Over the next several weeks, the parameters of President Barack Obama’s second-term national security and foreign policy team will begin to take shape. Both Secretary of State Hillary Clinton and Secretary of Defense Leon Panetta are expected to tender their resignations and retire from the administration. The new occupants of these posts, in turn, will change the composition of both departments through their appointments to senior policy positions. There has also been talk about a shake-up in the White House staff, as the president gears up to meet the challenges that were deferred or ignored due to the exigencies of the election campaign.
However, the election results have already given us some indications of the dynamics that will be helping to shape policy in the coming months.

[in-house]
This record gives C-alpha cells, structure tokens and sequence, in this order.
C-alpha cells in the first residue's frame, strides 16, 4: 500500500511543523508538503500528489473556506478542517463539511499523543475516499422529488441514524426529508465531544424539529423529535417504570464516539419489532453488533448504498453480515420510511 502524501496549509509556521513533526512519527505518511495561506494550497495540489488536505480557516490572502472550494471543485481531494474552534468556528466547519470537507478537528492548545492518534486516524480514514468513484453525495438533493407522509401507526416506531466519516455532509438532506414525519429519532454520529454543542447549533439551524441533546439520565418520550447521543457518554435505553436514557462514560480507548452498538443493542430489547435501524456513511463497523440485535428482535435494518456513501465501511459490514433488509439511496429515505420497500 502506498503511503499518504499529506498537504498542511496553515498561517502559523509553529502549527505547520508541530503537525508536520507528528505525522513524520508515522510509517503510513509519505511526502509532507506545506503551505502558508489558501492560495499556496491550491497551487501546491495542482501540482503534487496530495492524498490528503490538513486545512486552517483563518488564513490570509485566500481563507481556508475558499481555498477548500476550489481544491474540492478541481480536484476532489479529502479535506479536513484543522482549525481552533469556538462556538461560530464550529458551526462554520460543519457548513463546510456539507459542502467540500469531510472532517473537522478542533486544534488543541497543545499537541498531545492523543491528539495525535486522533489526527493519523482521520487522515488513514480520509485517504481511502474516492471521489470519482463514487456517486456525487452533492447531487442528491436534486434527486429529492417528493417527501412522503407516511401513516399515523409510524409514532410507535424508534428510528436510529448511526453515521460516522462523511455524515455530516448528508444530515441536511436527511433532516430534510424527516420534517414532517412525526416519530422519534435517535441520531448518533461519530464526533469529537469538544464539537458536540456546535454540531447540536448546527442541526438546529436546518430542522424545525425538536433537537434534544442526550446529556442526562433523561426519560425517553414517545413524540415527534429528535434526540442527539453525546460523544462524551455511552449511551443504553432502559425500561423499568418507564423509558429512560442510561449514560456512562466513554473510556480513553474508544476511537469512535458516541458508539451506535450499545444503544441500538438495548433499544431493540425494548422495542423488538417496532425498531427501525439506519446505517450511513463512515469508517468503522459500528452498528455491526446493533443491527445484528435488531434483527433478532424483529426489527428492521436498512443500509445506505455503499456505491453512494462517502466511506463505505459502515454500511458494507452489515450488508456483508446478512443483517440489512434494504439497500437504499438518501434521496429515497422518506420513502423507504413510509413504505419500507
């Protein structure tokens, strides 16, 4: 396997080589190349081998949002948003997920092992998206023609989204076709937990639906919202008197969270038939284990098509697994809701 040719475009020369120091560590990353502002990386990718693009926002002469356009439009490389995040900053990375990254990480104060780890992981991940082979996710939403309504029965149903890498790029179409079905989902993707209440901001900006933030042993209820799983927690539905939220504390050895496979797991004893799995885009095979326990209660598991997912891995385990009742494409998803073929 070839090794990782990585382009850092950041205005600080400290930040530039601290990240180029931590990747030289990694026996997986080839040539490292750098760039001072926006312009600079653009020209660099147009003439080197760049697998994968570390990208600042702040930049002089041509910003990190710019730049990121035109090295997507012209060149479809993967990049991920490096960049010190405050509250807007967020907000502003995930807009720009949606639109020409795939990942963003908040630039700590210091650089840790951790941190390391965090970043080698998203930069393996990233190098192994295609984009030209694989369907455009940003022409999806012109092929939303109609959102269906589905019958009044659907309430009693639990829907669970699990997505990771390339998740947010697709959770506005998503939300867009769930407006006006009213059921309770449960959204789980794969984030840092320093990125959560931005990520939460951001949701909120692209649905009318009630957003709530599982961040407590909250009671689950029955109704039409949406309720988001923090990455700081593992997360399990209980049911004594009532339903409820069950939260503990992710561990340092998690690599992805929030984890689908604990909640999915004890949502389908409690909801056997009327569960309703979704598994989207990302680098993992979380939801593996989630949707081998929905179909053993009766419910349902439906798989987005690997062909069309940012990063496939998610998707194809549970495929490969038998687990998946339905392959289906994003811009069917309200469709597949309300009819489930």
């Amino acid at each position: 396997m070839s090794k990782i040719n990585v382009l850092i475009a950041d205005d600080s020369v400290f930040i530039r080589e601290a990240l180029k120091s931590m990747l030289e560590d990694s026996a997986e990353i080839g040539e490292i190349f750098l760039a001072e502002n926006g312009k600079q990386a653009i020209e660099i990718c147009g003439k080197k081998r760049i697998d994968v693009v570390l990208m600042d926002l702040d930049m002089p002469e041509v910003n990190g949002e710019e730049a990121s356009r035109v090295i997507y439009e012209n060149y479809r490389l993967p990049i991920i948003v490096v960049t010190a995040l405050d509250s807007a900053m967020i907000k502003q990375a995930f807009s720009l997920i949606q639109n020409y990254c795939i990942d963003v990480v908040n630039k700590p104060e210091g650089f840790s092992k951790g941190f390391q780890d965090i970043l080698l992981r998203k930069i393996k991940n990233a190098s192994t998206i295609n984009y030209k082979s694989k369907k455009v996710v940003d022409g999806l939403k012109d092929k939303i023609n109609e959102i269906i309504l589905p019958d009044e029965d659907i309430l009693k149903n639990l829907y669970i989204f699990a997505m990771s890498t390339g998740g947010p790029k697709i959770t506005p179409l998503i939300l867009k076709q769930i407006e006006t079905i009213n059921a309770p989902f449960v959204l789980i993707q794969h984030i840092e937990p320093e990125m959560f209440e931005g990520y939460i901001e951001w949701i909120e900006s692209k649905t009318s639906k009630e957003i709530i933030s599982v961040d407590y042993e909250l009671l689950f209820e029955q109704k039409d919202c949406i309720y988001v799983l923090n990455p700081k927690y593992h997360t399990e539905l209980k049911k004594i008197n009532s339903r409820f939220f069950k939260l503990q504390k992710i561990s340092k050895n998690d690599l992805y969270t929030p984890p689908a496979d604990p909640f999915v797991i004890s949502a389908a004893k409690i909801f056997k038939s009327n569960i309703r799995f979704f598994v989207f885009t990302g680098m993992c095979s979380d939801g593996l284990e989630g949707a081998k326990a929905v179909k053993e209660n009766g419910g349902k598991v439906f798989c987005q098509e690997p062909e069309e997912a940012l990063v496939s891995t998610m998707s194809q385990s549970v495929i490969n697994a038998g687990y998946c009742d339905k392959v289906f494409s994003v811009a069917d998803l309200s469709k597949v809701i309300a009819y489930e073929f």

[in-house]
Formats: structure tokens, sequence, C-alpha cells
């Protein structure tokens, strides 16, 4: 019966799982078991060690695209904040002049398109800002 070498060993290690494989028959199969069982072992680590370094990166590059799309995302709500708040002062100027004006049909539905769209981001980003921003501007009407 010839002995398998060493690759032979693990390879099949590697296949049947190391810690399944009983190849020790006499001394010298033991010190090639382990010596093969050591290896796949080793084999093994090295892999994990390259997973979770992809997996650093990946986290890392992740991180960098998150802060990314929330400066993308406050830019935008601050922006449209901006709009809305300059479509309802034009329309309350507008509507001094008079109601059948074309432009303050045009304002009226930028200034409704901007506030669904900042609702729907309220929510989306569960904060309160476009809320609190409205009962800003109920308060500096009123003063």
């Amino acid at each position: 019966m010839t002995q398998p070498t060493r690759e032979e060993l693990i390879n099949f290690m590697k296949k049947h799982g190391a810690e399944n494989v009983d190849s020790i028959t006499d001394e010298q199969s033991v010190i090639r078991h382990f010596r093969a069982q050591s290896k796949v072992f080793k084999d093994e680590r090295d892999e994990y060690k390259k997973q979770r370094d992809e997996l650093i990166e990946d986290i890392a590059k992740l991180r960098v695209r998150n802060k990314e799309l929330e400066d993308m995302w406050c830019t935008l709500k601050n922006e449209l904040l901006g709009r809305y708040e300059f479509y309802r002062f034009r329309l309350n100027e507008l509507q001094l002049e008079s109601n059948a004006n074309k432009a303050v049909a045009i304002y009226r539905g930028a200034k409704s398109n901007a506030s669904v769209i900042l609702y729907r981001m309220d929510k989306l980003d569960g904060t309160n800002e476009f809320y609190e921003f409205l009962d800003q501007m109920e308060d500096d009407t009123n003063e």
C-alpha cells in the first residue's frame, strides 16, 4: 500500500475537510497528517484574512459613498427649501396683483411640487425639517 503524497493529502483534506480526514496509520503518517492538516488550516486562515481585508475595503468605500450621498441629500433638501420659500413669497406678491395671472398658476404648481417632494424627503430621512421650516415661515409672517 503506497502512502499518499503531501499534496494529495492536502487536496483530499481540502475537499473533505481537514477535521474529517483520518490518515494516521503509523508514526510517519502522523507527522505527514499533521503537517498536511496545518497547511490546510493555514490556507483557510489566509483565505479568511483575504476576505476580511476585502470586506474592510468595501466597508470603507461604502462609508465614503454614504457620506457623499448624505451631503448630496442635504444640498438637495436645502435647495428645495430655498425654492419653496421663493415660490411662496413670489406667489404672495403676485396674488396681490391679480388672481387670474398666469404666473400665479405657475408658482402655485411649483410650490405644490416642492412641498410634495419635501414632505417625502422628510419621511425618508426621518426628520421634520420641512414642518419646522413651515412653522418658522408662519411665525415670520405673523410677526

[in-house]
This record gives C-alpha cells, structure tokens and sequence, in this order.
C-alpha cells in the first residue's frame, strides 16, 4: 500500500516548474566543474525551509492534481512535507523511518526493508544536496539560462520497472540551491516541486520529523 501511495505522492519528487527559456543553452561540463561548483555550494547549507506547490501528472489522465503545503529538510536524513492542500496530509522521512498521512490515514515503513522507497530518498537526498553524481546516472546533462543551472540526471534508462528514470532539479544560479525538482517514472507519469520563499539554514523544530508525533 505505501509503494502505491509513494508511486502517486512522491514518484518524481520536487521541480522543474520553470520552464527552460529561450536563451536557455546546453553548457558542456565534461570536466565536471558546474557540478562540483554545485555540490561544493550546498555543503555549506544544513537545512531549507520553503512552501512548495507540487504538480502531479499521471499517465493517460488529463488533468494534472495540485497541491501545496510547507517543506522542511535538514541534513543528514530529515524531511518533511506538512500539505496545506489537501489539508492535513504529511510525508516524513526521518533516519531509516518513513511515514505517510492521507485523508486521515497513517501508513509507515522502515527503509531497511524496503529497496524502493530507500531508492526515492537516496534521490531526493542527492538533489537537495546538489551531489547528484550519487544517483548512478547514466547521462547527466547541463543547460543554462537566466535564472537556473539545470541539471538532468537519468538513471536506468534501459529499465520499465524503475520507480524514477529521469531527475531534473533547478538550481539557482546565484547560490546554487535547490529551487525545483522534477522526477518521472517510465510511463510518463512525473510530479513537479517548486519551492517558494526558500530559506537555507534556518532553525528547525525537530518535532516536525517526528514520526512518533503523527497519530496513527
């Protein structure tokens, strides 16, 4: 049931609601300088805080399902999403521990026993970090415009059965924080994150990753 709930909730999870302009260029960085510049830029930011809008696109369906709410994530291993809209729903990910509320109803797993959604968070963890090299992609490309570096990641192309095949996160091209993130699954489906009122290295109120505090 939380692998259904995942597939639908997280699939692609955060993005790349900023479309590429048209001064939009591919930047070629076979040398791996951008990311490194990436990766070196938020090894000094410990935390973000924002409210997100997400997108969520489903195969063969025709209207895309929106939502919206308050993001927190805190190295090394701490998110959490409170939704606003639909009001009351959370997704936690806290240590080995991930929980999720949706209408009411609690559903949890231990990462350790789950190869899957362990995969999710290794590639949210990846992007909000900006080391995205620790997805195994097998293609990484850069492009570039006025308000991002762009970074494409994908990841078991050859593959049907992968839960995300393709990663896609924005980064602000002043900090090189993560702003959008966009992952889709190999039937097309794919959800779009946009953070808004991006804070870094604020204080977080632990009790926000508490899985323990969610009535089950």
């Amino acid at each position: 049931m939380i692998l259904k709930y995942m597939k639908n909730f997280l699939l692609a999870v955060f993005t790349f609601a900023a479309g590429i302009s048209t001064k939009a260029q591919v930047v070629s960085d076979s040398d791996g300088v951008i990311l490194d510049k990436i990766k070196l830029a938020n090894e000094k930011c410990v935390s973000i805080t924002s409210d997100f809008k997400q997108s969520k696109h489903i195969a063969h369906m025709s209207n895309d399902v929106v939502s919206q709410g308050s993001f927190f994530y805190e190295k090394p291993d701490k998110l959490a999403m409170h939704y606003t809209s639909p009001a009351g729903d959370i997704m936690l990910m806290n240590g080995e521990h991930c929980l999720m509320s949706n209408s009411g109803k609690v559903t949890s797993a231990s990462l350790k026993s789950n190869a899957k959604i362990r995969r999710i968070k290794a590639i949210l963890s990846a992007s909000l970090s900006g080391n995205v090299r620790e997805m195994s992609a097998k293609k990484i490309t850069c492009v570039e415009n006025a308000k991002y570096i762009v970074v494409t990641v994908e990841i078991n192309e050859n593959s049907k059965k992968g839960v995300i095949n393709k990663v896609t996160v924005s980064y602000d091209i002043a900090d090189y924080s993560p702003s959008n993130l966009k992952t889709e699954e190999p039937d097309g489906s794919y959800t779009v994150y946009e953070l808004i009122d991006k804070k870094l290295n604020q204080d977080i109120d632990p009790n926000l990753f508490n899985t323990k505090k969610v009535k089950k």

The first point to note is that the 2012 elections did not produce any revolutionary changes. Instead, the American electorate reconfirmed the status quo of 2010. They expressed a slight preference for Obama’s leadership, but want his authority to be constrained. While Democrats slightly expanded their control of the Senate, which should help to get Obama’s nominees confirmed, Republicans still hold enough seats to use parliamentary procedures to slow down elements of the president’s agenda. More importantly, Republicans retained their control of the House of Representatives, the chamber where, according to the Constitution, all revenue bills must originate and whose acquiescence is required to approve new trade pacts. In other words, the balance of power that existed Monday, Nov. 5, remains intact, which will likely result in a continuation of the partisan deadlock that has characterized American politics for the past year.